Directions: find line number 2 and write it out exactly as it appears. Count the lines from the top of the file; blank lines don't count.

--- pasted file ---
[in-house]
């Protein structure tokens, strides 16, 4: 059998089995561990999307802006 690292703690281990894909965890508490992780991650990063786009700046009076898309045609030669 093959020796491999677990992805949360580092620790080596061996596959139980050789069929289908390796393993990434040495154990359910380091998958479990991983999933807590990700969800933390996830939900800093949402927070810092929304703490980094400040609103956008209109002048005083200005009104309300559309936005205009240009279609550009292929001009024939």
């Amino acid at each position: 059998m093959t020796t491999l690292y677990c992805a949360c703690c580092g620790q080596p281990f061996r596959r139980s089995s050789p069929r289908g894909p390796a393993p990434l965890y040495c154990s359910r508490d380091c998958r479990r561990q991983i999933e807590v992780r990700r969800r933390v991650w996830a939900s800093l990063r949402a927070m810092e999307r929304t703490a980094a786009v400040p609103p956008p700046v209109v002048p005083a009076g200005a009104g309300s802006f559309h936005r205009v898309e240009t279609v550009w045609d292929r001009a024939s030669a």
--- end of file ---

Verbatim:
């Protein structure tokens, strides 16, 4: 059998089995561990999307802006 690292703690281990894909965890508490992780991650990063786009700046009076898309045609030669 093959020796491999677990992805949360580092620790080596061996596959139980050789069929289908390796393993990434040495154990359910380091998958479990991983999933807590990700969800933390996830939900800093949402927070810092929304703490980094400040609103956008209109002048005083200005009104309300559309936005205009240009279609550009292929001009024939």